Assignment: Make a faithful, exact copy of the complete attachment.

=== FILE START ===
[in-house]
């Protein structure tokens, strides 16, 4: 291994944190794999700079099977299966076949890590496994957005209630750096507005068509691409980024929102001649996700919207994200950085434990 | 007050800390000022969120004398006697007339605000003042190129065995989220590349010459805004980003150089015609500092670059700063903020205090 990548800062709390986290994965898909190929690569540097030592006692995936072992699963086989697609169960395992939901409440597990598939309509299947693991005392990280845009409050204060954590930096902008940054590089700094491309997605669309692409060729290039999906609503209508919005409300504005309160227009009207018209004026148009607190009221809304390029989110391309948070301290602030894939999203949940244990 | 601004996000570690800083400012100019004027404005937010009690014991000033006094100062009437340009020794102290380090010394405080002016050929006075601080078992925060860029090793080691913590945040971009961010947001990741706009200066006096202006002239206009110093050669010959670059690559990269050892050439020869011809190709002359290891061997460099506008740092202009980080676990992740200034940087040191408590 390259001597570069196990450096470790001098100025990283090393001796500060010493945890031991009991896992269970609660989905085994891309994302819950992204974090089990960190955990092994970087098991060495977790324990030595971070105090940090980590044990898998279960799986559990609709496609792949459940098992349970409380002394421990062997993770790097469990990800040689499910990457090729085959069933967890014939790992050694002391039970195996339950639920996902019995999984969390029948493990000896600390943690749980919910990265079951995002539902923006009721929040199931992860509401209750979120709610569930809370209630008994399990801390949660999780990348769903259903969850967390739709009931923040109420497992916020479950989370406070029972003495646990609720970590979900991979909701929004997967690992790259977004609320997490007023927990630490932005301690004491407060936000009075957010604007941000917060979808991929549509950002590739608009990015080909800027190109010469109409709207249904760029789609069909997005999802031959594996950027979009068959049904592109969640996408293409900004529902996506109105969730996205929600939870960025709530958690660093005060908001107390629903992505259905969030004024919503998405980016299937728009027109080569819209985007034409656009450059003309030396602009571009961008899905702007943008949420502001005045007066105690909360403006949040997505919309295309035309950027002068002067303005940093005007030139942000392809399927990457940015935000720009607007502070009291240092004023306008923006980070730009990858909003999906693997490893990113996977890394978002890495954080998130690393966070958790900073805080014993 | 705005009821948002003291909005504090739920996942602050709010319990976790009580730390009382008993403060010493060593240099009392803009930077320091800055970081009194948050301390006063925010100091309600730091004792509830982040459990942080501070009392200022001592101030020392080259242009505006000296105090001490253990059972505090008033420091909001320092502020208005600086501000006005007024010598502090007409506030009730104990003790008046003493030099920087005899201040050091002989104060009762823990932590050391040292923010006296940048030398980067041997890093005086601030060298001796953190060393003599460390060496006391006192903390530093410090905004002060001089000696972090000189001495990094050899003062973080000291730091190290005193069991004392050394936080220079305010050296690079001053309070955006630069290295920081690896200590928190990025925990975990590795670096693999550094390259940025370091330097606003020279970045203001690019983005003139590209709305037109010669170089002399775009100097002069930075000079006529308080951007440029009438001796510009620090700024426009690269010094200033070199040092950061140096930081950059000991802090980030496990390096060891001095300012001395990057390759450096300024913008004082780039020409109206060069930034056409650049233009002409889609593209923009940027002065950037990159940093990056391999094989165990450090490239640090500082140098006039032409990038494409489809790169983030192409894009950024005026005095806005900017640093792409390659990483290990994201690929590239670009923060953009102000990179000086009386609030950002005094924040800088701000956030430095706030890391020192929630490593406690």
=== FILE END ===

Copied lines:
[in-house]
């Protein structure tokens, strides 16, 4: 291994944190794999700079099977299966076949890590496994957005209630750096507005068509691409980024929102001649996700919207994200950085434990 | 007050800390000022969120004398006697007339605000003042190129065995989220590349010459805004980003150089015609500092670059700063903020205090 990548800062709390986290994965898909190929690569540097030592006692995936072992699963086989697609169960395992939901409440597990598939309509299947693991005392990280845009409050204060954590930096902008940054590089700094491309997605669309692409060729290039999906609503209508919005409300504005309160227009009207018209004026148009607190009221809304390029989110391309948070301290602030894939999203949940244990 | 601004996000570690800083400012100019004027404005937010009690014991000033006094100062009437340009020794102290380090010394405080002016050929006075601080078992925060860029090793080691913590945040971009961010947001990741706009200066006096202006002239206009110093050669010959670059690559990269050892050439020869011809190709002359290891061997460099506008740092202009980080676990992740200034940087040191408590 390259001597570069196990450096470790001098100025990283090393001796500060010493945890031991009991896992269970609660989905085994891309994302819950992204974090089990960190955990092994970087098991060495977790324990030595971070105090940090980590044990898998279960799986559990609709496609792949459940098992349970409380002394421990062997993770790097469990990800040689499910990457090729085959069933967890014939790992050694002391039970195996339950639920996902019995999984969390029948493990000896600390943690749980919910990265079951995002539902923006009721929040199931992860509401209750979120709610569930809370209630008994399990801390949660999780990348769903259903969850967390739709009931923040109420497992916020479950989370406070029972003495646990609720970590979900991979909701929004997967690992790259977004609320997490007023927990630490932005301690004491407060936000009075957010604007941000917060979808991929549509950002590739608009990015080909800027190109010469109409709207249904760029789609069909997005999802031959594996950027979009068959049904592109969640996408293409900004529902996506109105969730996205929600939870960025709530958690660093005060908001107390629903992505259905969030004024919503998405980016299937728009027109080569819209985007034409656009450059003309030396602009571009961008899905702007943008949420502001005045007066105690909360403006949040997505919309295309035309950027002068002067303005940093005007030139942000392809399927990457940015935000720009607007502070009291240092004023306008923006980070730009990858909003999906693997490893990113996977890394978002890495954080998130690393966070958790900073805080014993 | 705005009821948002003291909005504090739920996942602050709010319990976790009580730390009382008993403060010493060593240099009392803009930077320091800055970081009194948050301390006063925010100091309600730091004792509830982040459990942080501070009392200022001592101030020392080259242009505006000296105090001490253990059972505090008033420091909001320092502020208005600086501000006005007024010598502090007409506030009730104990003790008046003493030099920087005899201040050091002989104060009762823990932590050391040292923010006296940048030398980067041997890093005086601030060298001796953190060393003599460390060496006391006192903390530093410090905004002060001089000696972090000189001495990094050899003062973080000291730091190290005193069991004392050394936080220079305010050296690079001053309070955006630069290295920081690896200590928190990025925990975990590795670096693999550094390259940025370091330097606003020279970045203001690019983005003139590209709305037109010669170089002399775009100097002069930075000079006529308080951007440029009438001796510009620090700024426009690269010094200033070199040092950061140096930081950059000991802090980030496990390096060891001095300012001395990057390759450096300024913008004082780039020409109206060069930034056409650049233009002409889609593209923009940027002065950037990159940093990056391999094989165990450090490239640090500082140098006039032409990038494409489809790169983030192409894009950024005026005095806005900017640093792409390659990483290990994201690929590239670009923060953009102000990179000086009386609030950002005094924040800088701000956030430095706030890391020192929630490593406690």